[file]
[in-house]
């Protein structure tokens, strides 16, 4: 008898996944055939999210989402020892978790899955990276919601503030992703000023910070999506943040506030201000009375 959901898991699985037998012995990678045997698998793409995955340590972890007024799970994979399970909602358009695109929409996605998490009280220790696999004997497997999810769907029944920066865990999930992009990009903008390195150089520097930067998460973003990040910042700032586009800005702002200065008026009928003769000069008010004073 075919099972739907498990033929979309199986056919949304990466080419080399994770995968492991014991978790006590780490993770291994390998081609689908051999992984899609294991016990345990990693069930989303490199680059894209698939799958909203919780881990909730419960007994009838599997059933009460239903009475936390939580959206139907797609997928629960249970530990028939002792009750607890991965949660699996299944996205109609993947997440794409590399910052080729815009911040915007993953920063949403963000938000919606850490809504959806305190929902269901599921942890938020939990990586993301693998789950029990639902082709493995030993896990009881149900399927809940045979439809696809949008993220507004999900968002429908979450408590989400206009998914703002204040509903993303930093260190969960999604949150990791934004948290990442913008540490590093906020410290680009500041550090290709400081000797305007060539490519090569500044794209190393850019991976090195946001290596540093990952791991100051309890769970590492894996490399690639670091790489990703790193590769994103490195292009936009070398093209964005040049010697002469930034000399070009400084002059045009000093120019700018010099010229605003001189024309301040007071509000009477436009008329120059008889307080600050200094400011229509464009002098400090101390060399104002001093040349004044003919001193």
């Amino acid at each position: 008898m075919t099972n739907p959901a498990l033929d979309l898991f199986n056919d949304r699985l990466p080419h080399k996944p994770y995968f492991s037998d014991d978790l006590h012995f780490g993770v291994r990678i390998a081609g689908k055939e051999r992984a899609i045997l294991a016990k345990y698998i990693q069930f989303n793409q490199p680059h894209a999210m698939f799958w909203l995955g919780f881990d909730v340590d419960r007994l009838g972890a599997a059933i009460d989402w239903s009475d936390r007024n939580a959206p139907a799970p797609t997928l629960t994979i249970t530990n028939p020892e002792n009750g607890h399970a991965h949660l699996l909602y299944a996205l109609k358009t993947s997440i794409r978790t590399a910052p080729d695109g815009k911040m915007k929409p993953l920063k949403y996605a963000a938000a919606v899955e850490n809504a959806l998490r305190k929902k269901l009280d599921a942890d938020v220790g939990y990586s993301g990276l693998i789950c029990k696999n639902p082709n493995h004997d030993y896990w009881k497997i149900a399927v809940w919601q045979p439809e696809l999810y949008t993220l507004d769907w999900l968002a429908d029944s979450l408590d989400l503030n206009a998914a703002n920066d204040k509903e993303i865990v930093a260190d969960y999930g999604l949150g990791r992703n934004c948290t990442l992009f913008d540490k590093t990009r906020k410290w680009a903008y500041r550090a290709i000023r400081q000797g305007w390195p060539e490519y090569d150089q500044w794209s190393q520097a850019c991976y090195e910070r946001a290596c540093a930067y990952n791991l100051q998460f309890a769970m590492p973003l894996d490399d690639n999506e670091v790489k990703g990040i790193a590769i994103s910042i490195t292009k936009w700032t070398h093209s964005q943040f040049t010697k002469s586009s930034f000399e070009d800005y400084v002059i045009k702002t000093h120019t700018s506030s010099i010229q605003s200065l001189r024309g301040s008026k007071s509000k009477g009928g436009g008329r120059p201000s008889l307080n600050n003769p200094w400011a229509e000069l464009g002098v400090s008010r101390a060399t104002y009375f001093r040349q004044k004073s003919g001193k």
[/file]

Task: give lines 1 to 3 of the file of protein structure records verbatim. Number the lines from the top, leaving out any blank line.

[in-house]
């Protein structure tokens, strides 16, 4: 008898996944055939999210989402020892978790899955990276919601503030992703000023910070999506943040506030201000009375 959901898991699985037998012995990678045997698998793409995955340590972890007024799970994979399970909602358009695109929409996605998490009280220790696999004997497997999810769907029944920066865990999930992009990009903008390195150089520097930067998460973003990040910042700032586009800005702002200065008026009928003769000069008010004073 075919099972739907498990033929979309199986056919949304990466080419080399994770995968492991014991978790006590780490993770291994390998081609689908051999992984899609294991016990345990990693069930989303490199680059894209698939799958909203919780881990909730419960007994009838599997059933009460239903009475936390939580959206139907797609997928629960249970530990028939002792009750607890991965949660699996299944996205109609993947997440794409590399910052080729815009911040915007993953920063949403963000938000919606850490809504959806305190929902269901599921942890938020939990990586993301693998789950029990639902082709493995030993896990009881149900399927809940045979439809696809949008993220507004999900968002429908979450408590989400206009998914703002204040509903993303930093260190969960999604949150990791934004948290990442913008540490590093906020410290680009500041550090290709400081000797305007060539490519090569500044794209190393850019991976090195946001290596540093990952791991100051309890769970590492894996490399690639670091790489990703790193590769994103490195292009936009070398093209964005040049010697002469930034000399070009400084002059045009000093120019700018010099010229605003001189024309301040007071509000009477436009008329120059008889307080600050200094400011229509464009002098400090101390060399104002001093040349004044003919001193």
């Amino acid at each position: 008898m075919t099972n739907p959901a498990l033929d979309l898991f199986n056919d949304r699985l990466p080419h080399k996944p994770y995968f492991s037998d014991d978790l006590h012995f780490g993770v291994r990678i390998a081609g689908k055939e051999r992984a899609i045997l294991a016990k345990y698998i990693q069930f989303n793409q490199p680059h894209a999210m698939f799958w909203l995955g919780f881990d909730v340590d419960r007994l009838g972890a599997a059933i009460d989402w239903s009475d936390r007024n939580a959206p139907a799970p797609t997928l629960t994979i249970t530990n028939p020892e002792n009750g607890h399970a991965h949660l699996l909602y299944a996205l109609k358009t993947s997440i794409r978790t590399a910052p080729d695109g815009k911040m915007k929409p993953l920063k949403y996605a963000a938000a919606v899955e850490n809504a959806l998490r305190k929902k269901l009280d599921a942890d938020v220790g939990y990586s993301g990276l693998i789950c029990k696999n639902p082709n493995h004997d030993y896990w009881k497997i149900a399927v809940w919601q045979p439809e696809l999810y949008t993220l507004d769907w999900l968002a429908d029944s979450l408590d989400l503030n206009a998914a703002n920066d204040k509903e993303i865990v930093a260190d969960y999930g999604l949150g990791r992703n934004c948290t990442l992009f913008d540490k590093t990009r906020k410290w680009a903008y500041r550090a290709i000023r400081q000797g305007w390195p060539e490519y090569d150089q500044w794209s190393q520097a850019c991976y090195e910070r946001a290596c540093a930067y990952n791991l100051q998460f309890a769970m590492p973003l894996d490399d690639n999506e670091v790489k990703g990040i790193a590769i994103s910042i490195t292009k936009w700032t070398h093209s964005q943040f040049t010697k002469s586009s930034f000399e070009d800005y400084v002059i045009k702002t000093h120019t700018s506030s010099i010229q605003s200065l001189r024309g301040s008026k007071s509000k009477g009928g436009g008329r120059p201000s008889l307080n600050n003769p200094w400011a229509e000069l464009g002098v400090s008010r101390a060399t104002y009375f001093r040349q004044k004073s003919g001193k």